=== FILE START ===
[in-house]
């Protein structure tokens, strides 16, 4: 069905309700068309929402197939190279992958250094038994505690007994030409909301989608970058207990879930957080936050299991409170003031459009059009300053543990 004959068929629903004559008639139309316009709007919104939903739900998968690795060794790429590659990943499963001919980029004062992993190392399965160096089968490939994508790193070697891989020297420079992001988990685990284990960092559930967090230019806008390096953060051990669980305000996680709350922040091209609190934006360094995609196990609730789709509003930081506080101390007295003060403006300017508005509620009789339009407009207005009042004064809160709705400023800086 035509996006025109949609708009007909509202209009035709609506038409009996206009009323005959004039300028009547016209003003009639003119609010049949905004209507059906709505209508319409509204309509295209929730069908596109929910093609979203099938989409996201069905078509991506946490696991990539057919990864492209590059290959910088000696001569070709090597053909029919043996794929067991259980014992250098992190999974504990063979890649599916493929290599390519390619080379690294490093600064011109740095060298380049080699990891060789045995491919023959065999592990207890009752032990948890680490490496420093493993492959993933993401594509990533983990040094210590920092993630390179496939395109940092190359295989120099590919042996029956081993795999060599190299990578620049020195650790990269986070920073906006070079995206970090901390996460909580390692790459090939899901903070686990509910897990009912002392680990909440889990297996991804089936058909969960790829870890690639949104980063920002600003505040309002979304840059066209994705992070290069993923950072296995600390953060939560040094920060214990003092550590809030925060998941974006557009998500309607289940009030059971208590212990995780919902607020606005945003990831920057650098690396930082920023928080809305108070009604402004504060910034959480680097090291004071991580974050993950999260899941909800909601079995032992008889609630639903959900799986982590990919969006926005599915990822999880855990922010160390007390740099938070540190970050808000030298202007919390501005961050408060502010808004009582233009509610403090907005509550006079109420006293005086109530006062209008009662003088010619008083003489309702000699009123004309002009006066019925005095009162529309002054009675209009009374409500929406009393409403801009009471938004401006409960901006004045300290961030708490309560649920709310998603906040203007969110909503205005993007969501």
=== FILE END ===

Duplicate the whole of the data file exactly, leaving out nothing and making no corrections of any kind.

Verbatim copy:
[in-house]
């Protein structure tokens, strides 16, 4: 069905309700068309929402197939190279992958250094038994505690007994030409909301989608970058207990879930957080936050299991409170003031459009059009300053543990 004959068929629903004559008639139309316009709007919104939903739900998968690795060794790429590659990943499963001919980029004062992993190392399965160096089968490939994508790193070697891989020297420079992001988990685990284990960092559930967090230019806008390096953060051990669980305000996680709350922040091209609190934006360094995609196990609730789709509003930081506080101390007295003060403006300017508005509620009789339009407009207005009042004064809160709705400023800086 035509996006025109949609708009007909509202209009035709609506038409009996206009009323005959004039300028009547016209003003009639003119609010049949905004209507059906709505209508319409509204309509295209929730069908596109929910093609979203099938989409996201069905078509991506946490696991990539057919990864492209590059290959910088000696001569070709090597053909029919043996794929067991259980014992250098992190999974504990063979890649599916493929290599390519390619080379690294490093600064011109740095060298380049080699990891060789045995491919023959065999592990207890009752032990948890680490490496420093493993492959993933993401594509990533983990040094210590920092993630390179496939395109940092190359295989120099590919042996029956081993795999060599190299990578620049020195650790990269986070920073906006070079995206970090901390996460909580390692790459090939899901903070686990509910897990009912002392680990909440889990297996991804089936058909969960790829870890690639949104980063920002600003505040309002979304840059066209994705992070290069993923950072296995600390953060939560040094920060214990003092550590809030925060998941974006557009998500309607289940009030059971208590212990995780919902607020606005945003990831920057650098690396930082920023928080809305108070009604402004504060910034959480680097090291004071991580974050993950999260899941909800909601079995032992008889609630639903959900799986982590990919969006926005599915990822999880855990922010160390007390740099938070540190970050808000030298202007919390501005961050408060502010808004009582233009509610403090907005509550006079109420006293005086109530006062209008009662003088010619008083003489309702000699009123004309002009006066019925005095009162529309002054009675209009009374409500929406009393409403801009009471938004401006409960901006004045300290961030708490309560649920709310998603906040203007969110909503205005993007969501």